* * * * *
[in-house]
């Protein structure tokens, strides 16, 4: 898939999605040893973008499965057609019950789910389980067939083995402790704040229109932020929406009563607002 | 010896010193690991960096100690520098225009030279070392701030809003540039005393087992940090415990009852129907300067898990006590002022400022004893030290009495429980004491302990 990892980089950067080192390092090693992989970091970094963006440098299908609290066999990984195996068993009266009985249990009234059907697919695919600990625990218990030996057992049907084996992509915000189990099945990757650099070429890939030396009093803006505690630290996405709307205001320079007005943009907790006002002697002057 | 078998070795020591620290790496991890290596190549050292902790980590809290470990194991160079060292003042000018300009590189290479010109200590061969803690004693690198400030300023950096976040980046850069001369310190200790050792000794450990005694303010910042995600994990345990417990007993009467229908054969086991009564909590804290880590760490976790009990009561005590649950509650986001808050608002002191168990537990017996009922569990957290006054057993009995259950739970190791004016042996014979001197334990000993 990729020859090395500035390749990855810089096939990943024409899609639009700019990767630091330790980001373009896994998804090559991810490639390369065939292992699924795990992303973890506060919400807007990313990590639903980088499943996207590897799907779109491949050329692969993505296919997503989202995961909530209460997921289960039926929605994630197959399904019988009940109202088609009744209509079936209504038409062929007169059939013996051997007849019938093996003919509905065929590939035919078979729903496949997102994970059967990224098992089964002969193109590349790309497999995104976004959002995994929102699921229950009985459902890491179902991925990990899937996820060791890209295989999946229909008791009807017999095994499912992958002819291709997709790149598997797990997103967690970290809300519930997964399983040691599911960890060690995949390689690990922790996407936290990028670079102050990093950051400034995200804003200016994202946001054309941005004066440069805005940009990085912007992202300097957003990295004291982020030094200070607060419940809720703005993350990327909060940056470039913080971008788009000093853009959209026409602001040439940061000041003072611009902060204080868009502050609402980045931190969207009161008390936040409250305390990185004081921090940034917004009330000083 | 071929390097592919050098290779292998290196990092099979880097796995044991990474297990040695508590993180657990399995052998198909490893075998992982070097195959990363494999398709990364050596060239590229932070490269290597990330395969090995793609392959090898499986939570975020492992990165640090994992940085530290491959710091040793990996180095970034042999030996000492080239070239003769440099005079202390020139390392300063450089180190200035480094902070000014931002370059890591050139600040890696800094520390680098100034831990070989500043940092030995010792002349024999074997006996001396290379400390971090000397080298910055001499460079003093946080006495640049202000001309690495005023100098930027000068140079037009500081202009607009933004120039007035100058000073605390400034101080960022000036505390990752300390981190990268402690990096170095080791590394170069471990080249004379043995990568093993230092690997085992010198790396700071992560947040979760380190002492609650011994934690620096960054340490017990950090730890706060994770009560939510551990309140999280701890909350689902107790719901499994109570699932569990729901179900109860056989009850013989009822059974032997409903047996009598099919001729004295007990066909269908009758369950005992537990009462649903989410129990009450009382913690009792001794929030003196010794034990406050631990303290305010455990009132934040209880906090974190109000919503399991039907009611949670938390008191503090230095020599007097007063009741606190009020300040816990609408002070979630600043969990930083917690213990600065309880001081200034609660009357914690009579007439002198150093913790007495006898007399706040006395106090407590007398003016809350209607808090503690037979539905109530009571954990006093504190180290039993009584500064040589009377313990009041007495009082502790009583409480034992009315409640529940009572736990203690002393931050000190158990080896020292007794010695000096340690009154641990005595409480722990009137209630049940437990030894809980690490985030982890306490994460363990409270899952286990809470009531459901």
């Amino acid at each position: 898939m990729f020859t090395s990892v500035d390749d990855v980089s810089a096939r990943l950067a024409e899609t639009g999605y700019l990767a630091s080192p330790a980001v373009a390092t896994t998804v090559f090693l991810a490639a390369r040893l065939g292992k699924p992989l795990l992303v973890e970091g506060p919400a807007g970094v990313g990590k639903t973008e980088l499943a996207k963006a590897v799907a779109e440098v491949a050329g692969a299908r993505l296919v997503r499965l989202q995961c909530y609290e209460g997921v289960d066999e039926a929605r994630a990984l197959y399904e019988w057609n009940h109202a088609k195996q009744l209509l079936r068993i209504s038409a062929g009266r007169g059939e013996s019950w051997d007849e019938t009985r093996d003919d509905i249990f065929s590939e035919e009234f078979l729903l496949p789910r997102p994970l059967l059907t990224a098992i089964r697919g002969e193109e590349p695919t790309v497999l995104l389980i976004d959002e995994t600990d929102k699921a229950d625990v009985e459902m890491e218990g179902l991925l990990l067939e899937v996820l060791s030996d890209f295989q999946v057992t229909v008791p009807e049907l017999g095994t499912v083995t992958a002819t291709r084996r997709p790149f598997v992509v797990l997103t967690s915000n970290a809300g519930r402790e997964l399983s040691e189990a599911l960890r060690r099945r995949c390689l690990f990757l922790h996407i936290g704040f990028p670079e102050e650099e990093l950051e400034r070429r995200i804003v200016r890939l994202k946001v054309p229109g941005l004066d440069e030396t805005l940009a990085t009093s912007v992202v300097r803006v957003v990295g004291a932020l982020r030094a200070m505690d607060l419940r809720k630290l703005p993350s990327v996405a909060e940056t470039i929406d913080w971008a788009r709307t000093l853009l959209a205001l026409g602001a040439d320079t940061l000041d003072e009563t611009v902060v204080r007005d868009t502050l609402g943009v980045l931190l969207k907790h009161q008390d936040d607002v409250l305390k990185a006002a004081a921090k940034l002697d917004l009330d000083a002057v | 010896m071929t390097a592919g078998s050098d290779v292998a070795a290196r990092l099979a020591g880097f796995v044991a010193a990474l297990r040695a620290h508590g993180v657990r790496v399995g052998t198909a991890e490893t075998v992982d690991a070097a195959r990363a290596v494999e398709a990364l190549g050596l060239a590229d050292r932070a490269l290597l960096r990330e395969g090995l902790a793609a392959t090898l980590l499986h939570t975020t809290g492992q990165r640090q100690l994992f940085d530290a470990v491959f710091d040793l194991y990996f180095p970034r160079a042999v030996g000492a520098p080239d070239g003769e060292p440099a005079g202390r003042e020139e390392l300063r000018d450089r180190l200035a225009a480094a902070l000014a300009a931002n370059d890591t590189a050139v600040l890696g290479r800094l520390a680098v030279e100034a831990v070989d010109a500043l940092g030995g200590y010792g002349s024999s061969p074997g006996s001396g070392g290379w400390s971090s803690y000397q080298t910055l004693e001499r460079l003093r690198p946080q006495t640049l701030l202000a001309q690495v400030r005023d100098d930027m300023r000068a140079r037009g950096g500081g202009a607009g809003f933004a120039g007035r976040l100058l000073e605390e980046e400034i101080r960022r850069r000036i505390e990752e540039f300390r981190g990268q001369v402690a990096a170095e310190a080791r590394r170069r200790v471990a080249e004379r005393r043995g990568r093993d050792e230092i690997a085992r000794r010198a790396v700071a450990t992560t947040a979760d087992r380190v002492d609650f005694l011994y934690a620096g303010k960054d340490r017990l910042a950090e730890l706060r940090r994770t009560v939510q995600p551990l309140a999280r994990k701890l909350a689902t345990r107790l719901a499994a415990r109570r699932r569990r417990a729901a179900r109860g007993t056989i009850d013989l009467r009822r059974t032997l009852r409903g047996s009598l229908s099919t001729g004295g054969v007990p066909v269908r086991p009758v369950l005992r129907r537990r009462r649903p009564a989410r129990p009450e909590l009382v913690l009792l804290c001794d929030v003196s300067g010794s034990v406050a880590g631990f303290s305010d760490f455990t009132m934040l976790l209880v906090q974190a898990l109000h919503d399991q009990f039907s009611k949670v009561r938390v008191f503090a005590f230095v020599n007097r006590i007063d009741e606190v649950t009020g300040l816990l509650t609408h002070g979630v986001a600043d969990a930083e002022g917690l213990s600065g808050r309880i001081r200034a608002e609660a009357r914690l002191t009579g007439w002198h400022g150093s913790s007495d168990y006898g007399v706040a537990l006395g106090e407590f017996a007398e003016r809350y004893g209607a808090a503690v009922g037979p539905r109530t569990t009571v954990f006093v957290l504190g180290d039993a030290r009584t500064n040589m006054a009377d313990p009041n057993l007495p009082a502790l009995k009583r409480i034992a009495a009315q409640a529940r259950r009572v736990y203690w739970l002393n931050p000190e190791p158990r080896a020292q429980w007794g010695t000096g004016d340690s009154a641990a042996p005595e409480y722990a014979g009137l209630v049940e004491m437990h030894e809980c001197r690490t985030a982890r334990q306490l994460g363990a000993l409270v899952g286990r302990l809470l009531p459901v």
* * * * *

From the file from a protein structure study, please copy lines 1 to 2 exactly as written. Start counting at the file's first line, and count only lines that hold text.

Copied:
[in-house]
């Protein structure tokens, strides 16, 4: 898939999605040893973008499965057609019950789910389980067939083995402790704040229109932020929406009563607002 | 010896010193690991960096100690520098225009030279070392701030809003540039005393087992940090415990009852129907300067898990006590002022400022004893030290009495429980004491302990 990892980089950067080192390092090693992989970091970094963006440098299908609290066999990984195996068993009266009985249990009234059907697919695919600990625990218990030996057992049907084996992509915000189990099945990757650099070429890939030396009093803006505690630290996405709307205001320079007005943009907790006002002697002057 | 078998070795020591620290790496991890290596190549050292902790980590809290470990194991160079060292003042000018300009590189290479010109200590061969803690004693690198400030300023950096976040980046850069001369310190200790050792000794450990005694303010910042995600994990345990417990007993009467229908054969086991009564909590804290880590760490976790009990009561005590649950509650986001808050608002002191168990537990017996009922569990957290006054057993009995259950739970190791004016042996014979001197334990000993 990729020859090395500035390749990855810089096939990943024409899609639009700019990767630091330790980001373009896994998804090559991810490639390369065939292992699924795990992303973890506060919400807007990313990590639903980088499943996207590897799907779109491949050329692969993505296919997503989202995961909530209460997921289960039926929605994630197959399904019988009940109202088609009744209509079936209504038409062929007169059939013996051997007849019938093996003919509905065929590939035919078979729903496949997102994970059967990224098992089964002969193109590349790309497999995104976004959002995994929102699921229950009985459902890491179902991925990990899937996820060791890209295989999946229909008791009807017999095994499912992958002819291709997709790149598997797990997103967690970290809300519930997964399983040691599911960890060690995949390689690990922790996407936290990028670079102050990093950051400034995200804003200016994202946001054309941005004066440069805005940009990085912007992202300097957003990295004291982020030094200070607060419940809720703005993350990327909060940056470039913080971008788009000093853009959209026409602001040439940061000041003072611009902060204080868009502050609402980045931190969207009161008390936040409250305390990185004081921090940034917004009330000083 | 071929390097592919050098290779292998290196990092099979880097796995044991990474297990040695508590993180657990399995052998198909490893075998992982070097195959990363494999398709990364050596060239590229932070490269290597990330395969090995793609392959090898499986939570975020492992990165640090994992940085530290491959710091040793990996180095970034042999030996000492080239070239003769440099005079202390020139390392300063450089180190200035480094902070000014931002370059890591050139600040890696800094520390680098100034831990070989500043940092030995010792002349024999074997006996001396290379400390971090000397080298910055001499460079003093946080006495640049202000001309690495005023100098930027000068140079037009500081202009607009933004120039007035100058000073605390400034101080960022000036505390990752300390981190990268402690990096170095080791590394170069471990080249004379043995990568093993230092690997085992010198790396700071992560947040979760380190002492609650011994934690620096960054340490017990950090730890706060994770009560939510551990309140999280701890909350689902107790719901499994109570699932569990729901179900109860056989009850013989009822059974032997409903047996009598099919001729004295007990066909269908009758369950005992537990009462649903989410129990009450009382913690009792001794929030003196010794034990406050631990303290305010455990009132934040209880906090974190109000919503399991039907009611949670938390008191503090230095020599007097007063009741606190009020300040816990609408002070979630600043969990930083917690213990600065309880001081200034609660009357914690009579007439002198150093913790007495006898007399706040006395106090407590007398003016809350209607808090503690037979539905109530009571954990006093504190180290039993009584500064040589009377313990009041007495009082502790009583409480034992009315409640529940009572736990203690002393931050000190158990080896020292007794010695000096340690009154641990005595409480722990009137209630049940437990030894809980690490985030982890306490994460363990409270899952286990809470009531459901």